Hackaday readers are a vast and varied bunch. Some of us would call ourselves engineers or are otherwise employed in some kind of technical role. Others may still be studying to gain the requisite qualifications and are perhaps wondering just how to complete that final leap into the realm of gainful employment. Well, this one’s for you.
What sort of job are you looking for?
You might be a straight, down the lines, petroleum engineering graduate who’s looking to land a job in the oil and gas industry. Conversely, you might be an arts student who’s picked up a few skills with electronics over the years and are keen to gain a position doing grand installation pieces for musuems or corporate clients.
There’s a broad spectrum of jobs out there that require high-level technical skills, and my first piece of advice is that you shouldn’t limit yourself. There are things you can do to keep your options open, even over a long career – these could pay dividends when you’re looking for a seachange.
It’s time for everyone’s favorite game: speculative engineering! An anonymous reader wrote to our tips line asking how the levitation system of the STORY clock is accomplished. We took a look and can tell you right now… that’s a really good question!
As the story goes, years ago [Matt Evans] was wooing the beautiful and talented [Jen]. There were many suitors vying for her hand; he would have to set himself apart. The trouble was, how to convince her that persisting in the relationship was the best and only course? What did he have to offer? Of course many of us know the answer; having wooed our own significant others with the same thing. Incredible and unrepentant nerdiness.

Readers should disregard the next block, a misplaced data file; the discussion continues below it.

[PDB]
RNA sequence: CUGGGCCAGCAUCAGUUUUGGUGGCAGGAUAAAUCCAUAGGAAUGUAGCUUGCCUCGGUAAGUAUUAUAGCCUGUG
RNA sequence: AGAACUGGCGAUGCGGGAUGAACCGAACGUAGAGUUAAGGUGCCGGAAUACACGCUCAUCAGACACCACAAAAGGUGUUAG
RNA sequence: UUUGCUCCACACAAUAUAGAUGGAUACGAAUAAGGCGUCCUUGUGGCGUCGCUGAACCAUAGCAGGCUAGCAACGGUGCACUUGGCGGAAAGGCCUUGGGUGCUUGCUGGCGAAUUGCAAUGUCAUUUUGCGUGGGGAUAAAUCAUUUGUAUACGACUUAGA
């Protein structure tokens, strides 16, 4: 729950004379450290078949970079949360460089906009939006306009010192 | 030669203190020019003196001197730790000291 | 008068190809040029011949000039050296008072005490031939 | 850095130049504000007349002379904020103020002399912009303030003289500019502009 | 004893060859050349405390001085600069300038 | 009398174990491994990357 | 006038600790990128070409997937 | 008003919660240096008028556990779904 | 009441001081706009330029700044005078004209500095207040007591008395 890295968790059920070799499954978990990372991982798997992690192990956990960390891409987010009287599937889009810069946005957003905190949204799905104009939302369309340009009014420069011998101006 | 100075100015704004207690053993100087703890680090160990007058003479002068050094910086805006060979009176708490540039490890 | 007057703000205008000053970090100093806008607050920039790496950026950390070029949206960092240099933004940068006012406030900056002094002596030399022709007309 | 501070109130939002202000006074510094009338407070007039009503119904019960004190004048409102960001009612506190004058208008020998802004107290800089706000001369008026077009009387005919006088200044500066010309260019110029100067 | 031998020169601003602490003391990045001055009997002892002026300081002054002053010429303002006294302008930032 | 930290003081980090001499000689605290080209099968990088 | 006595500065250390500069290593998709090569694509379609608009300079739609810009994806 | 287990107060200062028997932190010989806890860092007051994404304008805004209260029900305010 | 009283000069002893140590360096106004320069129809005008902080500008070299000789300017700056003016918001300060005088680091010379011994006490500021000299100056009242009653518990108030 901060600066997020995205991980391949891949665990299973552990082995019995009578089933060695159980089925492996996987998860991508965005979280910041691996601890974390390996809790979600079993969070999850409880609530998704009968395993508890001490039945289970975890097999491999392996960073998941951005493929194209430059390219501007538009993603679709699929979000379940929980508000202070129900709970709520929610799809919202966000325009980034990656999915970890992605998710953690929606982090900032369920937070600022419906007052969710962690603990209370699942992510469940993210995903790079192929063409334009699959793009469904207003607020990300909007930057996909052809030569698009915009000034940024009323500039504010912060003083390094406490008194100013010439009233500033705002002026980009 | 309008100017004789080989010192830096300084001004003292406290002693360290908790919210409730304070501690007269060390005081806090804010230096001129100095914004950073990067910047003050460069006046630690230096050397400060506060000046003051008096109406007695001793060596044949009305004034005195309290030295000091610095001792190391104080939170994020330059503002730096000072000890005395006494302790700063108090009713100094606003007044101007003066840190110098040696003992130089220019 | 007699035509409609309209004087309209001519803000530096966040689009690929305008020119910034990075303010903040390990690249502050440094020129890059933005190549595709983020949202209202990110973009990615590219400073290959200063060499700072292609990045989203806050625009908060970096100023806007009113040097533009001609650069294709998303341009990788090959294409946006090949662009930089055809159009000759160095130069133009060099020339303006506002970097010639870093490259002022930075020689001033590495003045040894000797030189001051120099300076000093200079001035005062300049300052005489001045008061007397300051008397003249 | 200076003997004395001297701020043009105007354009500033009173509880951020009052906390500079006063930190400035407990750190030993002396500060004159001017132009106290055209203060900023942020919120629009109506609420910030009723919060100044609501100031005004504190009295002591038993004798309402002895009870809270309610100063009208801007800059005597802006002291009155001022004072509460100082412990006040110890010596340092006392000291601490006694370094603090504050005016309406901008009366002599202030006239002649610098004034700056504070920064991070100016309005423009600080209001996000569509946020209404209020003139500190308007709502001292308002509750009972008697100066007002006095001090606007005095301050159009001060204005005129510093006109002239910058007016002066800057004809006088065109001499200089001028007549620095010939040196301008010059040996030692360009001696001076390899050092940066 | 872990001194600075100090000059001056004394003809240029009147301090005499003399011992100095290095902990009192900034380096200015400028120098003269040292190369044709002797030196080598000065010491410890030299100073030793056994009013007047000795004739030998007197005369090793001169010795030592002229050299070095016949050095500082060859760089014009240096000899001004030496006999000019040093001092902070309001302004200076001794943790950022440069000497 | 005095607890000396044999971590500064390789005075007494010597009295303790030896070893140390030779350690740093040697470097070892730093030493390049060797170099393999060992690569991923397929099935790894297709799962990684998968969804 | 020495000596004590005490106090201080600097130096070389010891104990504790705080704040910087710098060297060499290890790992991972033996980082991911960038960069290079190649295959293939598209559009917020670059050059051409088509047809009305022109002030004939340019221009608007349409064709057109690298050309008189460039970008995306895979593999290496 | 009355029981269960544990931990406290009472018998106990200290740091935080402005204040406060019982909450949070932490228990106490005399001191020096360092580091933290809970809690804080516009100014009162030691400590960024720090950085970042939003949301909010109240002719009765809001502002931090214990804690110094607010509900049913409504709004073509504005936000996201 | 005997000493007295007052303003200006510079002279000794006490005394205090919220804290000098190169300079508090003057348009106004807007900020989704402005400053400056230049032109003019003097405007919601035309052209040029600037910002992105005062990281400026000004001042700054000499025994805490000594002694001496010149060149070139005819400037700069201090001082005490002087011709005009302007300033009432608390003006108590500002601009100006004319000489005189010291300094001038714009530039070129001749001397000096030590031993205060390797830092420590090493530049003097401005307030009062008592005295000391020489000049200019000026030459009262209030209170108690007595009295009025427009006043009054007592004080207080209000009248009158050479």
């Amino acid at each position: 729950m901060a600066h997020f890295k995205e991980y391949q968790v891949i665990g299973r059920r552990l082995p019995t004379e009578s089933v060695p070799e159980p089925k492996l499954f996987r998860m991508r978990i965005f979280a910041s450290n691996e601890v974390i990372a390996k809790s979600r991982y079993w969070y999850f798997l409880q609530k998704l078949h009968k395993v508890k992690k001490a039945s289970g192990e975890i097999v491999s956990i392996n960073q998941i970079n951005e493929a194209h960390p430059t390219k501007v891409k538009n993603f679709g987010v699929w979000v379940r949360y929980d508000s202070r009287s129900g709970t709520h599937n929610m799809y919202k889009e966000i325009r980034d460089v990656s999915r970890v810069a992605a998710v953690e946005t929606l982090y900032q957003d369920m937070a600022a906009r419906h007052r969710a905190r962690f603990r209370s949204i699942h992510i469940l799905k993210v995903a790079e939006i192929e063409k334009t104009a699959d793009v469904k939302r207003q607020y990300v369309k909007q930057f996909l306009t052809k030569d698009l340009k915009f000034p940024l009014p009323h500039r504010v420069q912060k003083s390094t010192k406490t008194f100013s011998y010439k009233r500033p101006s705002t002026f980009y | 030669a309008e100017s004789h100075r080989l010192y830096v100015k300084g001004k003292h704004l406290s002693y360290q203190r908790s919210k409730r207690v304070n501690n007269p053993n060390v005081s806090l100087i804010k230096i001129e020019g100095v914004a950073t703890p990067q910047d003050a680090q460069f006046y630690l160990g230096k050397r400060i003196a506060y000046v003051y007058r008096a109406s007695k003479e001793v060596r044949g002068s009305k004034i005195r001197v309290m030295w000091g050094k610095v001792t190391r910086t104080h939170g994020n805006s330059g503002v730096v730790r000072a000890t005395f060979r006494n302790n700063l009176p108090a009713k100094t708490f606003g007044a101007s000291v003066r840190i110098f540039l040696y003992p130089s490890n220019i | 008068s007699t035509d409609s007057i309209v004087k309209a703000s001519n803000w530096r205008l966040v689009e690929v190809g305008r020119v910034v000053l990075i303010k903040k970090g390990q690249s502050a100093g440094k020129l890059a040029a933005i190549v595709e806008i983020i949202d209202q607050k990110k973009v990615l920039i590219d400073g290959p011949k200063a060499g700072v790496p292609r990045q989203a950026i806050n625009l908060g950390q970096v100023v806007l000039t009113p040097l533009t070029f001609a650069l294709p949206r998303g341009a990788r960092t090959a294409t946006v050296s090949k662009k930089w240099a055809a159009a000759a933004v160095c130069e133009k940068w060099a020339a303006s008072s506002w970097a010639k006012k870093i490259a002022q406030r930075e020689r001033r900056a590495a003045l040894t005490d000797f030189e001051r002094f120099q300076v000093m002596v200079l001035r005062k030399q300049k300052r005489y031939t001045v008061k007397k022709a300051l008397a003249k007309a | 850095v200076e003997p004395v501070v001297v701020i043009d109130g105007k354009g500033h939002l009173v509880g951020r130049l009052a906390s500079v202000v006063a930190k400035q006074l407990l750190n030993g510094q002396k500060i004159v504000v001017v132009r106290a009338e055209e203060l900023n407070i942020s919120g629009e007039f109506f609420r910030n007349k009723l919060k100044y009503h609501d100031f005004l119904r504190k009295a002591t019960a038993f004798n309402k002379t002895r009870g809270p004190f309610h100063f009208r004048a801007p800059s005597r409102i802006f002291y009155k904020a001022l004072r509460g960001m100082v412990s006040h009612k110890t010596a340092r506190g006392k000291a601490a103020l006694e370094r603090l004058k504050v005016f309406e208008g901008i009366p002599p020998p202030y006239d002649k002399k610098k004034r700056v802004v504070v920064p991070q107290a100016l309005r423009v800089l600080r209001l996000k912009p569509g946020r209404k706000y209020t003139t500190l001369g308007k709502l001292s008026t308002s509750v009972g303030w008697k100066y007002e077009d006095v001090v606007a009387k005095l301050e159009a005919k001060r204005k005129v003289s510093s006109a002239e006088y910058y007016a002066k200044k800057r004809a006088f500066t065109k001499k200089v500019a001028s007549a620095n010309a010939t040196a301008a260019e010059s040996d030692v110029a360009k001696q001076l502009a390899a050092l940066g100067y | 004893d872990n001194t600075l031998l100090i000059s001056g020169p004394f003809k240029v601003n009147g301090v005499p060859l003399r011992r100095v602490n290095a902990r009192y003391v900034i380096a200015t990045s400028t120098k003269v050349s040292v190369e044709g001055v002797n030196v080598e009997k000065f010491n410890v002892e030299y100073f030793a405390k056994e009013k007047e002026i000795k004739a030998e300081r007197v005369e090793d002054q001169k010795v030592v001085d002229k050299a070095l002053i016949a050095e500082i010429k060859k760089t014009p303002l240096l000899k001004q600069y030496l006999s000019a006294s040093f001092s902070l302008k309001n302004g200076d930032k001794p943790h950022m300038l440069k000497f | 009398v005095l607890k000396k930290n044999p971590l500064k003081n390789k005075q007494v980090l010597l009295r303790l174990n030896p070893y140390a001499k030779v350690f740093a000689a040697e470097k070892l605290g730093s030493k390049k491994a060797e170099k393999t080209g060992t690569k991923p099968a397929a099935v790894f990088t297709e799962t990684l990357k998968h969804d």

So! He toiled late into the night, his eyes burning with love and from the fumes of solder smoke. For her he would put his wizardry to work. At the wave of a hand would write songs of adoration in the air with nothing but light. The runes of power, all typed out in the proper order, would be held by a ATiny. A CR2032 coin cell provided the magic pixies which would march to its commands, delivering their spark to the LEDs in the right order.
He etched the board, wrote the code, and soldered the components. He encased it in his finest box of crystal clear plastic and black static foam, a gift of the samples department of the Maxim corporation.
Presumably the full moon was high in the air when he presented the box. He took it out and waved it with a flair. Poetry floated there in front of her eyes. It read, “Jen is cool!”. A few years later, they were married.
We had a chance to talk to Matthew Hertel of PocketNC at the Bay Area Maker Faire this year. During the conversation, he answered some questions I’d had about the project since I saw it on Kickstarter, and told a cool story while he was at it.
When the Pocket NC 5-axis Tabletop CNC Mill KickStarter came out, I immediately chocked it up as a failure out of the gate. I figured that there would never be a single delivered unit. It just seemed too impossible. The price was too low for a machine with that many large machined aluminum pieces. It had real linear guides. It had a real spindle and housed a beagle bone black running linuxCNC. It just couldn’t be that cheap. Ends up, I’m quite happy to be wrong. Pocket NC is doing well, delivering their first units, and taking new orders.
It’s easy to get jaded with the Kickstarter and IndieGoGo scams that are out there. Or even the disappointing behavior of projects that could be legitimate. People often do failure analysis of companies, but it is also worth investigating what people did right when they are successful.